Commercial establishments in the business of serving alcohol must be aware of the legal responsibilities expected of them towards their patrons under the eyes of the law. For example, if a clearly drunken patron ends up leaving a bar after a wild night of binge drinking before getting into his/her car and attempting to drive home and violently crashes into a pole, the bar would likely bear a degree of liability for the damages suffered by the drunken patron.
However, over the last 20 years, the Courts have further expanded the responsibilities of commercial hosts to include owing a special duty not only to their own patrons but also to third party users of the road who may become seriously injured or killed as a result of conduct committed by their patrons. This expansion was established in the 1995 Supreme Court of Canada decision of Stewart v. Pettie. In other words, as a commercial host, you can also be on the hook for damages suffered by third parties who were not even present at your establishment so long as their injuries or death were caused by the negligence of an intoxicated patron who had been at your establishment.
The Courts have not hesitated to impose liability on commercial establishments in the past for injuries to third parties. Some factors the Courts may look to in assessing liability of commercial establishments may include whether there was a system or policy in place to control and monitor alcohol consumption; whether there were inquiries made by staff as to how the patron will get home; whether a taxi was called; whether the staff had knowledge or ought to have had knowledge of the drinking habits/propensities of the patron; whether the staff were properly trained; whether the staff were drinking themselves; whether efforts were made to take the patron’s car keys; and whether steps were taken to ensure the patron in fact left in a taxi.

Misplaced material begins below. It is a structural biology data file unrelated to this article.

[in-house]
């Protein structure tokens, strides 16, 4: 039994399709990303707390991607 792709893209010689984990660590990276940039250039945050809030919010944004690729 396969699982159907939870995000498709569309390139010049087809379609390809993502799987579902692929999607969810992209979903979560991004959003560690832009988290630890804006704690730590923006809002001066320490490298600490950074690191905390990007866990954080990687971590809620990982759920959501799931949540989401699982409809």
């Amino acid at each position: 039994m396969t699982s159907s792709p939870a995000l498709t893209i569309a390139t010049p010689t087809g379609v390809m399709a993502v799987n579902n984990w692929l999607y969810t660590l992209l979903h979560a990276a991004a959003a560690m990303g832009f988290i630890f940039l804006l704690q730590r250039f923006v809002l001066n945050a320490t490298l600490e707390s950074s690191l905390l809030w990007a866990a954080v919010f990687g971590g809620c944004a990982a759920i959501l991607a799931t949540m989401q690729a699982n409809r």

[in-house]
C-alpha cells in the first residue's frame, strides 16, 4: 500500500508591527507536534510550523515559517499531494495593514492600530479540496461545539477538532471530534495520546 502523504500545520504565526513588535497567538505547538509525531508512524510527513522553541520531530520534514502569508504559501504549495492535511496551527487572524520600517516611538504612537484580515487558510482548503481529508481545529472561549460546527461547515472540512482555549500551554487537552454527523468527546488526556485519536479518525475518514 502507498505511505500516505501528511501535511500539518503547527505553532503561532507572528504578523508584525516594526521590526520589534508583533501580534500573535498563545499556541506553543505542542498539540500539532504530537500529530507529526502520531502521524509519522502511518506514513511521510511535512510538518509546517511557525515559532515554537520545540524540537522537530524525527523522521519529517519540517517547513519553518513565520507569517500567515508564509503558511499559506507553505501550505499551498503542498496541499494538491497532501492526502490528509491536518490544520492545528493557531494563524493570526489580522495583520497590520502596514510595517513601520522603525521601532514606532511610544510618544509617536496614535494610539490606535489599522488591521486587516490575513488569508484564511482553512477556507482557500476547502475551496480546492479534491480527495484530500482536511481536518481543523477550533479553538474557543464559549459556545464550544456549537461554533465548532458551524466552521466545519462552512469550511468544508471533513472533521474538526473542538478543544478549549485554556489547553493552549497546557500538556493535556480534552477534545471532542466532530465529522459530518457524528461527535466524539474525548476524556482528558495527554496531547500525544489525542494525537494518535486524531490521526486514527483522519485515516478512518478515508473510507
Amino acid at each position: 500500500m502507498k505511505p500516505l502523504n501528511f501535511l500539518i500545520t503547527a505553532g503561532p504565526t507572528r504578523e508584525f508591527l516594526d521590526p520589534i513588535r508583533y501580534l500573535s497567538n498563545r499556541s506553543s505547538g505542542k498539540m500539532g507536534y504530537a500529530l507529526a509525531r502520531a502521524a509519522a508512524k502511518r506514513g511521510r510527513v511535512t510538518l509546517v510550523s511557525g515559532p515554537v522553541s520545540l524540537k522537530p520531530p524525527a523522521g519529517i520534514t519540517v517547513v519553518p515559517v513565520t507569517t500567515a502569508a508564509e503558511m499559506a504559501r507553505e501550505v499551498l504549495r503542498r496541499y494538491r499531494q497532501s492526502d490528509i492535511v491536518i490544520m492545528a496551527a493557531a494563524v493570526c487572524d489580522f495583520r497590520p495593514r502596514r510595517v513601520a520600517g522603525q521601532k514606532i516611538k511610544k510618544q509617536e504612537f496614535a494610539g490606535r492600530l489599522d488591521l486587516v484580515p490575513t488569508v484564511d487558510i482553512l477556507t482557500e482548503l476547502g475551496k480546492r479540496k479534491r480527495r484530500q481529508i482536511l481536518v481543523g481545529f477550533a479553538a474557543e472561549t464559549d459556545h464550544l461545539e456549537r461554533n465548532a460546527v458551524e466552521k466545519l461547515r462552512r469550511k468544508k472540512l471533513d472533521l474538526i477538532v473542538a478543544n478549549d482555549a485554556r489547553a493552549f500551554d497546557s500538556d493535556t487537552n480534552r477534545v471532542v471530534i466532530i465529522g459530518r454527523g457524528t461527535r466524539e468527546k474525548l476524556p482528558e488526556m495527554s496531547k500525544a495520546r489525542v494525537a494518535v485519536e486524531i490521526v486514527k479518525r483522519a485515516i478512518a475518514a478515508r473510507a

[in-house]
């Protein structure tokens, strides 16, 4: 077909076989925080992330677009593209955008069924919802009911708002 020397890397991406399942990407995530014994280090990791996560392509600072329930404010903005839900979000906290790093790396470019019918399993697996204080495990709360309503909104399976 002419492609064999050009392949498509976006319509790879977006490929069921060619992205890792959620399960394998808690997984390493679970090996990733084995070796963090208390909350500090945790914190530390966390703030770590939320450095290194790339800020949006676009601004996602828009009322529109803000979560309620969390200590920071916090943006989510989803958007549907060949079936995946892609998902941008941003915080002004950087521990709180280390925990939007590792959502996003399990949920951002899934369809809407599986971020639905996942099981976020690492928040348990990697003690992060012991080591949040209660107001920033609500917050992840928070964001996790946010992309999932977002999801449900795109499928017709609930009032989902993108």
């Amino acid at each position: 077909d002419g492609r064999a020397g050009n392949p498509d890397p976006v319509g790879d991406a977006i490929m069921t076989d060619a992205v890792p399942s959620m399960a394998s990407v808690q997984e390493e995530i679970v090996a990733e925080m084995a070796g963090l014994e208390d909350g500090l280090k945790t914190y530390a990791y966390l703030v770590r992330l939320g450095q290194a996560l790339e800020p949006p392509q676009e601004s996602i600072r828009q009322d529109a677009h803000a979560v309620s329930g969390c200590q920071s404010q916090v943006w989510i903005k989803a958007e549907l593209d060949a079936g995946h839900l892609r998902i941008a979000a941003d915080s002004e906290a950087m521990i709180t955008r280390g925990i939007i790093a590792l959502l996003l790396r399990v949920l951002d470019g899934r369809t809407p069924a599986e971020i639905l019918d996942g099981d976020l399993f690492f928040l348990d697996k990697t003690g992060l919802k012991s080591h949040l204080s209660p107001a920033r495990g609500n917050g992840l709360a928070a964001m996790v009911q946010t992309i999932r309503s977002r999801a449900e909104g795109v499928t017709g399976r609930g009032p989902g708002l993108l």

In the 2001 Ontario case of Dryden v. Campbell Estate, an underage individual became extremely intoxicated before entering a nightclub. After entering the nightclub in a visibly intoxicated state, he had a few more drinks before leaving without any interference from nightclub staff. He got into his car, which was parked at the front of the nightclub entrance and drove away. Shortly thereafter he was involved in a fatal car crash with another vehicle killing himself and a passenger.
At the trial, the nightclub denied liability on the basis that it had not supplied him the alcohol that caused him to become intoxicated. The club also argued that it had sufficiently trained its staff and its legal obligations were met. However, the Court disagreed. It was of the opinion that the club not only allowed him entry despite his visibly intoxicated state but also continued to serve him alcohol. In addition, the nightclub only had bartenders working rather than wait staff who would have been better able to monitor and control his consumption. According to the Court, the bar also failed to take any steps to ensure that he got home safely. As a result, the nightclub was found to be 15% liable.
A commercial establishment in the business of serving alcohol must realize that the Courts have created a special relationship between commercial establishments and third party users of the road to whom a duty of care is owed. Given this duty, all reasonable precautions must be taken by commercial establishments to ensure that users of the road are not put at risk of reasonably foreseeable harm flowing from the conduct of their intoxicated patrons.